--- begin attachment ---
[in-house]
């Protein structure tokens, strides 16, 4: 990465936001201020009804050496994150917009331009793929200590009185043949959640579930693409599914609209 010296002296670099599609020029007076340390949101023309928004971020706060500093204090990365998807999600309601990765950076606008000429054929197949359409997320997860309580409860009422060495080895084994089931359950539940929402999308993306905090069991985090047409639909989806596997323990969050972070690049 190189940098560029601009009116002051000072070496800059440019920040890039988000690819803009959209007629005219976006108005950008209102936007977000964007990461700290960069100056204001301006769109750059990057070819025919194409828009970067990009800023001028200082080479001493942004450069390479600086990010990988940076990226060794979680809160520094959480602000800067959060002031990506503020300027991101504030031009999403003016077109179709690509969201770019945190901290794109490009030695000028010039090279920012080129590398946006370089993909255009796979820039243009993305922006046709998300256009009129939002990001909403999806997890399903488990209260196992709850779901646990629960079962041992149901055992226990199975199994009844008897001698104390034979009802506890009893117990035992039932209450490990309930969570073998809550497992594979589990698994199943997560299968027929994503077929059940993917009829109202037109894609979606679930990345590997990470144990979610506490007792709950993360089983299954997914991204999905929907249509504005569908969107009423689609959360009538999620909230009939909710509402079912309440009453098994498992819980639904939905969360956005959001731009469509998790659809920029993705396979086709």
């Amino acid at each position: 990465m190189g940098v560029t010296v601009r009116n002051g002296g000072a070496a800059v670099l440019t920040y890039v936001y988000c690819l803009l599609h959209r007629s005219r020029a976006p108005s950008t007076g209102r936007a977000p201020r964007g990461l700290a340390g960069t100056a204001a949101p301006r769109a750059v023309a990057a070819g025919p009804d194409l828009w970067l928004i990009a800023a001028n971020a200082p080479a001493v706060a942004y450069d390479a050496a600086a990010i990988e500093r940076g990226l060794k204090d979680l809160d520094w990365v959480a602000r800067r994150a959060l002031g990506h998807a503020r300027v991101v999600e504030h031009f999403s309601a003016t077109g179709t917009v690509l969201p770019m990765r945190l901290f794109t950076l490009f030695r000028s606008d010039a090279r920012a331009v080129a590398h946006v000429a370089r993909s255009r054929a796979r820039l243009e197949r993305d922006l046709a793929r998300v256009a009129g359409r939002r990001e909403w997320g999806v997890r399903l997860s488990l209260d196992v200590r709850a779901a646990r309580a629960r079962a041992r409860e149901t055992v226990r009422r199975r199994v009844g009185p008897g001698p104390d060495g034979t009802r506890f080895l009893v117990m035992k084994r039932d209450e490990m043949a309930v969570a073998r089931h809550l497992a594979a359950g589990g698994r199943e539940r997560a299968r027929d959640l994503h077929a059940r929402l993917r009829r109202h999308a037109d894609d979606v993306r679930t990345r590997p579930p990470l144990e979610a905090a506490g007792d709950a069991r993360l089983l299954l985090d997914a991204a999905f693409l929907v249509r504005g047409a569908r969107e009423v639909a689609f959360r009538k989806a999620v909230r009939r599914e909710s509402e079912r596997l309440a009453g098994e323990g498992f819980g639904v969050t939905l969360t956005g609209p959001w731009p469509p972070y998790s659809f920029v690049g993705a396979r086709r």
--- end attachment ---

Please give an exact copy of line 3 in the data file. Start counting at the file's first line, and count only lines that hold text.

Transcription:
């Amino acid at each position: 990465m190189g940098v560029t010296v601009r009116n002051g002296g000072a070496a800059v670099l440019t920040y890039v936001y988000c690819l803009l599609h959209r007629s005219r020029a976006p108005s950008t007076g209102r936007a977000p201020r964007g990461l700290a340390g960069t100056a204001a949101p301006r769109a750059v023309a990057a070819g025919p009804d194409l828009w970067l928004i990009a800023a001028n971020a200082p080479a001493v706060a942004y450069d390479a050496a600086a990010i990988e500093r940076g990226l060794k204090d979680l809160d520094w990365v959480a602000r800067r994150a959060l002031g990506h998807a503020r300027v991101v999600e504030h031009f999403s309601a003016t077109g179709t917009v690509l969201p770019m990765r945190l901290f794109t950076l490009f030695r000028s606008d010039a090279r920012a331009v080129a590398h946006v000429a370089r993909s255009r054929a796979r820039l243009e197949r993305d922006l046709a793929r998300v256009a009129g359409r939002r990001e909403w997320g999806v997890r399903l997860s488990l209260d196992v200590r709850a779901a646990r309580a629960r079962a041992r409860e149901t055992v226990r009422r199975r199994v009844g009185p008897g001698p104390d060495g034979t009802r506890f080895l009893v117990m035992k084994r039932d209450e490990m043949a309930v969570a073998r089931h809550l497992a594979a359950g589990g698994r199943e539940r997560a299968r027929d959640l994503h077929a059940r929402l993917r009829r109202h999308a037109d894609d979606v993306r679930t990345r590997p579930p990470l144990e979610a905090a506490g007792d709950a069991r993360l089983l299954l985090d997914a991204a999905f693409l929907v249509r504005g047409a569908r969107e009423v639909a689609f959360r009538k989806a999620v909230r009939r599914e909710s509402e079912r596997l309440a009453g098994e323990g498992f819980g639904v969050t939905l969360t956005g609209p959001w731009p469509p972070y998790s659809f920029v690049g993705a396979r086709r």